Reduce Overhead in COM Interoperability in .NET 4

Probably the only developers who care about this are the .NET developers doing Office development and who are upgrading projects to.NET 4. But if you do work with COM objects from code and are ever planning to move your projects up from .NET 3/3.5, this is worth knowing.

PIAs (Primary Interop Assembly) provide the information that supports interoperability between .NET and COM. PIAs for complex COM objects (think: Microsoft Word) are huge and kept in separate, monolithic assemblies. That means that when you use any member on your COM object, the whole PIA is loaded into memory (not to mention that the PIA was one more thing to be distributed).

Upgrading to .NET 4 can give you some significant benefits through the "NoPIA" feature (also called Type Embedding, but "NoPIA" just sounds cooler). With NoPIA, the necessary information to support COM interoperability is embedded into your compiled .NET code. Not only does that reduce the number of components to be distributed, only the parts of the PIA actually required by your application are incorporated into your code. If you only use a small part of a big COM object you could see significant size reductions in your compiled code.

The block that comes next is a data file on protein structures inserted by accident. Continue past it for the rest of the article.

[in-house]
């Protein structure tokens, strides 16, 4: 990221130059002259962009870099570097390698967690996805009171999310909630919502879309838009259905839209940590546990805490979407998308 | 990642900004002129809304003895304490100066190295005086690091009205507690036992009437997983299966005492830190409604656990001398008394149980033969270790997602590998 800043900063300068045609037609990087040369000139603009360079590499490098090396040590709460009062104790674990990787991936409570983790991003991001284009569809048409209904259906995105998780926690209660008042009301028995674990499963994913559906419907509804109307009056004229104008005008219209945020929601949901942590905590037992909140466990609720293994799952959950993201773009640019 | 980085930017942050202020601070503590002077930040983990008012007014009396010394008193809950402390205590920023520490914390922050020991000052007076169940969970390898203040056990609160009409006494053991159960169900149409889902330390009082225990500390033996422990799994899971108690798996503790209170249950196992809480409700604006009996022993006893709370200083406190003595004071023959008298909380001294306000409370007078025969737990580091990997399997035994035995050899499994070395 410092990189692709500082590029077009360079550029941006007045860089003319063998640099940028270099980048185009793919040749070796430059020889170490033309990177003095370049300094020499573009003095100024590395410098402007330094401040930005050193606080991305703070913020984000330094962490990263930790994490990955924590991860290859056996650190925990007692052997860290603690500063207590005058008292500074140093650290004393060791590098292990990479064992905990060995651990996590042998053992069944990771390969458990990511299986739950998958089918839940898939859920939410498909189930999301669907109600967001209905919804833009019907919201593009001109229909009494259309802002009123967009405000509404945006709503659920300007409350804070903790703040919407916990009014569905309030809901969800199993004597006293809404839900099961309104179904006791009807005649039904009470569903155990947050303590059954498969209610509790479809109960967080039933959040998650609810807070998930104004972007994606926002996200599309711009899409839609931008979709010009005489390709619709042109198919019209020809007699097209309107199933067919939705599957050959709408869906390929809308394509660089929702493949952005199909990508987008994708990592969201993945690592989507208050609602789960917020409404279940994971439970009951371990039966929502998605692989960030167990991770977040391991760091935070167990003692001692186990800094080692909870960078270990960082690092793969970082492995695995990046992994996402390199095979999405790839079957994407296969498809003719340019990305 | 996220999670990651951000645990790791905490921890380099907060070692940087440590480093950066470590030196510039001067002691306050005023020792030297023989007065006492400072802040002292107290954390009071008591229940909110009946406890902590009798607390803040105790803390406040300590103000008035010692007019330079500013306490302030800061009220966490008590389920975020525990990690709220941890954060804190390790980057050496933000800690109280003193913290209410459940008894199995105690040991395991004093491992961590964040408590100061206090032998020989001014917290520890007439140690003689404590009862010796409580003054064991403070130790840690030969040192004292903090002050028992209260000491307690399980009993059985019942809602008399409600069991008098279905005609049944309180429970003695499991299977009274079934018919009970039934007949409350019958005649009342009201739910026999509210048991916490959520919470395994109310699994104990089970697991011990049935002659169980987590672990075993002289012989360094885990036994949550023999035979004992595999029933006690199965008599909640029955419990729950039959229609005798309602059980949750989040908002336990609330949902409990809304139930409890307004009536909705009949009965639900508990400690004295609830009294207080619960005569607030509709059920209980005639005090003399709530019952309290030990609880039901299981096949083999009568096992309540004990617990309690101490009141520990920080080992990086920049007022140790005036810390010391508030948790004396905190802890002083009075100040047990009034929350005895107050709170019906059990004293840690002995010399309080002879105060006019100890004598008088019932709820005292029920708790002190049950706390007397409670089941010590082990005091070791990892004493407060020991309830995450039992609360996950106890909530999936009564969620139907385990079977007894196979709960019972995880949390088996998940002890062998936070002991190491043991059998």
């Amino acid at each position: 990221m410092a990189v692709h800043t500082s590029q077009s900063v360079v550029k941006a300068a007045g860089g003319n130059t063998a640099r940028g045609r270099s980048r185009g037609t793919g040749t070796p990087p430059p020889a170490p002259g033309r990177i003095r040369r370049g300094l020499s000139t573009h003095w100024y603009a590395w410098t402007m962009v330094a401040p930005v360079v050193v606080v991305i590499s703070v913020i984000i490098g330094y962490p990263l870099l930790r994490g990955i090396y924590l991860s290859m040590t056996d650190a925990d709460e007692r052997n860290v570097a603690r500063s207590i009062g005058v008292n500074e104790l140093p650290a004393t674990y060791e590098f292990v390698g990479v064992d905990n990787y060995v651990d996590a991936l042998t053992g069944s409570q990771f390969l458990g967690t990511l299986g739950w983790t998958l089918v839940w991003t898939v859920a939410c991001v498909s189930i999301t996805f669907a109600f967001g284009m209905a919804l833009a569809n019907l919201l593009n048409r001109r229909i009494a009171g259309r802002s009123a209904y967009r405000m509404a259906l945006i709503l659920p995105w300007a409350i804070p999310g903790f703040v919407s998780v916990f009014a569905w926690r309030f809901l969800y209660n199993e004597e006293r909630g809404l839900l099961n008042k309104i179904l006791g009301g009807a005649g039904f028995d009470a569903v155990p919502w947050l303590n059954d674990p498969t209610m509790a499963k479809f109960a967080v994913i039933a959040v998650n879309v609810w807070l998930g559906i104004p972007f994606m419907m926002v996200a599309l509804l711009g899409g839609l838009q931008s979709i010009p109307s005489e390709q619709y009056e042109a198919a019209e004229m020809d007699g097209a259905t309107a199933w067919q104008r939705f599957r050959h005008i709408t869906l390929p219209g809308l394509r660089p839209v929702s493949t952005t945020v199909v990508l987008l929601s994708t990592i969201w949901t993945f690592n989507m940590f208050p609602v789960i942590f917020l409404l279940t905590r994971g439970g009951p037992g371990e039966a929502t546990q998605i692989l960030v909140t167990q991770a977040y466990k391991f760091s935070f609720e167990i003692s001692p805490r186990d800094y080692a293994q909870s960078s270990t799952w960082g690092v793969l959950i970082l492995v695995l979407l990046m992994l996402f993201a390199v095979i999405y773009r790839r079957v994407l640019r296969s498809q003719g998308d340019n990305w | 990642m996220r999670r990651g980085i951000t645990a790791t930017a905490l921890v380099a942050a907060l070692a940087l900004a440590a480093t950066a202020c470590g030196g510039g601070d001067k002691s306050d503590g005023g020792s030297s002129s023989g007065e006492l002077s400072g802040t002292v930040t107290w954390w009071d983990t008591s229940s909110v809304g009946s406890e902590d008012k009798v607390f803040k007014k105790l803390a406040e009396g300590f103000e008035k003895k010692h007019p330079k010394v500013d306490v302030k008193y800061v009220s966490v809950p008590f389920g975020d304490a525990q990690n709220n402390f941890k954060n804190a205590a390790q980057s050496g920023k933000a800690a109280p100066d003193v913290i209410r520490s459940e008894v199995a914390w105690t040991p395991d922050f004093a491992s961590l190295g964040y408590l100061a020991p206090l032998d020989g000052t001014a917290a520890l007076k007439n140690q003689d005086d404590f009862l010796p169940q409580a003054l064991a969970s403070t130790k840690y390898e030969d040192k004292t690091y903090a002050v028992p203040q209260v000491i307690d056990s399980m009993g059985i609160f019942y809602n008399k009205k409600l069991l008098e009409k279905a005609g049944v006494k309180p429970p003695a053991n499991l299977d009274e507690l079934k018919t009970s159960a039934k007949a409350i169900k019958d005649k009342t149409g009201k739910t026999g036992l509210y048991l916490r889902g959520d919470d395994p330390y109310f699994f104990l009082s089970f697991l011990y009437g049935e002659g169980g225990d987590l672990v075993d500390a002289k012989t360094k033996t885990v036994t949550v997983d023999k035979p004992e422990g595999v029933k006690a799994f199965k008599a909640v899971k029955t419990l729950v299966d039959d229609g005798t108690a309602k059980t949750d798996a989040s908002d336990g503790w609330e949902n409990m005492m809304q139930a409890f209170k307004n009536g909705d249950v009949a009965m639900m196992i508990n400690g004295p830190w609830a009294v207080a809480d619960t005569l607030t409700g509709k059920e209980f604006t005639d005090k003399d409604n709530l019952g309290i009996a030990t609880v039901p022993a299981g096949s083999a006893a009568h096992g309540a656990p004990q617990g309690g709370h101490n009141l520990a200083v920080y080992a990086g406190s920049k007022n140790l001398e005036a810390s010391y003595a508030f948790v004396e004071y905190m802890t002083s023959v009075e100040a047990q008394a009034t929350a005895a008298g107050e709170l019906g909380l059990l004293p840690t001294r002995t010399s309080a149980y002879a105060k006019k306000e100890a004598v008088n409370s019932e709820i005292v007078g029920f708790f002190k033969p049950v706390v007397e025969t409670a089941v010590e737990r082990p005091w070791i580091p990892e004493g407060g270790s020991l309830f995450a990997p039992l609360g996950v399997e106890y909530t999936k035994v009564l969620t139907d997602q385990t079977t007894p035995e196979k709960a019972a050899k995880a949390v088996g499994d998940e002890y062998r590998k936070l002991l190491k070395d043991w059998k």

The option is automatically turned on for new Visual Studio 2010 projects, but if you've imported a project from an earlier version of Visual Studio, you'll need to set it yourself. In your References list, select the reference to your COM object. Then, in the Properties window, find the Embed Interop Types property and set it to True.

Posted by Peter Vogel on 05/24/2011 at 1:16 PM0 comments


Upgrade Threaded Applications to .NET 4... and then Rewrite

Prior to .NET Framework 4, threading used a locking mechanism that added to the thread overhead. In .NET 4 the locking mechanism is eliminated. On top of that, threading integrates better with garbage collection, reducing the time required to clean up after a thread finished running

Putting those two changes together means that just moving your multi-threaded application to .NET 4 can improve its performance. In addition, there was a bug in prior versions of .NET around aborting threads that issued locks. If you aborted a thread at the wrong time (when a no-operation instruction that was part of the generated IL code was being processed), the lock might never be released. If you've been trying to figure out why your multi-threaded application's performance degrades over time, it's a sign that the upgrade to .NET 4 might not be an optional activity.

If you've got time, after you upgrade, you should consider rewriting your code to use the Task Parallel Library (TPL). In previous versions of .NET 4, while you could queue up threads, you couldn't provide much information to .NET about which threads were most important. In the absence of that information, .NET treated all queued threads equally.

The TPL allows you to provide more information to .NET's scheduler to improve how your threads are handled. All by itself, the TPL gives you the ability to sequence tasks by having one task kick off as soon as another completes. See my VSM feature article on PLINQ and the TPL for more information.

Posted by Peter Vogel on 05/17/2011 at 1:16 PM0 comments